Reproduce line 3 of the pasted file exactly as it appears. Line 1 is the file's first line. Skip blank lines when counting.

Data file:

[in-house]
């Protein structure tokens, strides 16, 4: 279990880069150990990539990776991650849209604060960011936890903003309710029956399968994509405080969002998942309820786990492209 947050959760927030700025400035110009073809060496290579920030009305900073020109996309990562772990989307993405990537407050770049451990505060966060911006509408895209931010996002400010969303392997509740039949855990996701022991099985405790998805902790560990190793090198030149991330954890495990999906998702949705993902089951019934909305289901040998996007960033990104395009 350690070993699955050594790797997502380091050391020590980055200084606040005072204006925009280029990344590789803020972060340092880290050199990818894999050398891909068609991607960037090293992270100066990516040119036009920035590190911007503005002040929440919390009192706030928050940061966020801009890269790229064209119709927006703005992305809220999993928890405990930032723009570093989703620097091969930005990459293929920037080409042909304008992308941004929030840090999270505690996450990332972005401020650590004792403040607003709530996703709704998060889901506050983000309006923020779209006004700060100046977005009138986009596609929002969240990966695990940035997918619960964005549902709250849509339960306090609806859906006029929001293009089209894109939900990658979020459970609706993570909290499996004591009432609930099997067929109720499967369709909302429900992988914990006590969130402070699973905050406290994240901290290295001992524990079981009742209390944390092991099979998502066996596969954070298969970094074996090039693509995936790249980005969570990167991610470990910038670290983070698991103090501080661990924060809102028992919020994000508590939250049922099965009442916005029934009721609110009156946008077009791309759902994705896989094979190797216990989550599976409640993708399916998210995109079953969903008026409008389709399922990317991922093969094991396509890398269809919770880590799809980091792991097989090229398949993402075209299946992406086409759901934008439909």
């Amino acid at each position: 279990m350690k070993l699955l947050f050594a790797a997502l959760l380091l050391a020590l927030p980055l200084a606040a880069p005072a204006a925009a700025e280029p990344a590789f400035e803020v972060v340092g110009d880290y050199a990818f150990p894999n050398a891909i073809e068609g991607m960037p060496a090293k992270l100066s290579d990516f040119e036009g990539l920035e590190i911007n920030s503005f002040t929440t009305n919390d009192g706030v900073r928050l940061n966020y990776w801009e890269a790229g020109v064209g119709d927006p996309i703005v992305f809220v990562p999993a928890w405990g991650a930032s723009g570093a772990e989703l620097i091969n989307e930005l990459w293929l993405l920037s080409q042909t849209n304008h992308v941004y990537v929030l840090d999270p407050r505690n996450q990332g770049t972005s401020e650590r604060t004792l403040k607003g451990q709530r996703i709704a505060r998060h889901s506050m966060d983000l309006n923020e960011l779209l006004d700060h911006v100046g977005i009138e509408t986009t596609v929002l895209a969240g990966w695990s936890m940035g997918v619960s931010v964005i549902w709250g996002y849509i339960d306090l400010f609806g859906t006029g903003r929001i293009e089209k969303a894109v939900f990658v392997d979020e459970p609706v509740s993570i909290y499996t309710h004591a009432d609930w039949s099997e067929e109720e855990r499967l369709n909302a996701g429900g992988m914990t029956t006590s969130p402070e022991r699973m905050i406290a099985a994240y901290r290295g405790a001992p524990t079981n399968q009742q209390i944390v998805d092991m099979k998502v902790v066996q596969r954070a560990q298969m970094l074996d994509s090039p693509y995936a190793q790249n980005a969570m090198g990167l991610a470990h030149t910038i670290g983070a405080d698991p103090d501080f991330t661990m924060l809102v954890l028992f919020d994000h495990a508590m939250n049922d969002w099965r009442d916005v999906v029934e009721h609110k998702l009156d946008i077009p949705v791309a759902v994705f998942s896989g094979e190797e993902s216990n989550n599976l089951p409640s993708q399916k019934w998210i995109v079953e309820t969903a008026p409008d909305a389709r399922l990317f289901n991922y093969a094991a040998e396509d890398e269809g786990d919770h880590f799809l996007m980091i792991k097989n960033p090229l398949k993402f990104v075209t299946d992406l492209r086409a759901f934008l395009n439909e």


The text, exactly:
């Amino acid at each position: 279990m350690k070993l699955l947050f050594a790797a997502l959760l380091l050391a020590l927030p980055l200084a606040a880069p005072a204006a925009a700025e280029p990344a590789f400035e803020v972060v340092g110009d880290y050199a990818f150990p894999n050398a891909i073809e068609g991607m960037p060496a090293k992270l100066s290579d990516f040119e036009g990539l920035e590190i911007n920030s503005f002040t929440t009305n919390d009192g706030v900073r928050l940061n966020y990776w801009e890269a790229g020109v064209g119709d927006p996309i703005v992305f809220v990562p999993a928890w405990g991650a930032s723009g570093a772990e989703l620097i091969n989307e930005l990459w293929l993405l920037s080409q042909t849209n304008h992308v941004y990537v929030l840090d999270p407050r505690n996450q990332g770049t972005s401020e650590r604060t004792l403040k607003g451990q709530r996703i709704a505060r998060h889901s506050m966060d983000l309006n923020e960011l779209l006004d700060h911006v100046g977005i009138e509408t986009t596609v929002l895209a969240g990966w695990s936890m940035g997918v619960s931010v964005i549902w709250g996002y849509i339960d306090l400010f609806g859906t006029g903003r929001i293009e089209k969303a894109v939900f990658v392997d979020e459970p609706v509740s993570i909290y499996t309710h004591a009432d609930w039949s099997e067929e109720e855990r499967l369709n909302a996701g429900g992988m914990t029956t006590s969130p402070e022991r699973m905050i406290a099985a994240y901290r290295g405790a001992p524990t079981n399968q009742q209390i944390v998805d092991m099979k998502v902790v066996q596969r954070a560990q298969m970094l074996d994509s090039p693509y995936a190793q790249n980005a969570m090198g990167l991610a470990h030149t910038i670290g983070a405080d698991p103090d501080f991330t661990m924060l809102v954890l028992f919020d994000h495990a508590m939250n049922d969002w099965r009442d916005v999906v029934e009721h609110k998702l009156d946008i077009p949705v791309a759902v994705f998942s896989g094979e190797e993902s216990n989550n599976l089951p409640s993708q399916k019934w998210i995109v079953e309820t969903a008026p409008d909305a389709r399922l990317f289901n991922y093969a094991a040998e396509d890398e269809g786990d919770h880590f799809l996007m980091i792991k097989n960033p090229l398949k993402f990104v075209t299946d992406l492209r086409a759901f934008l395009n439909e």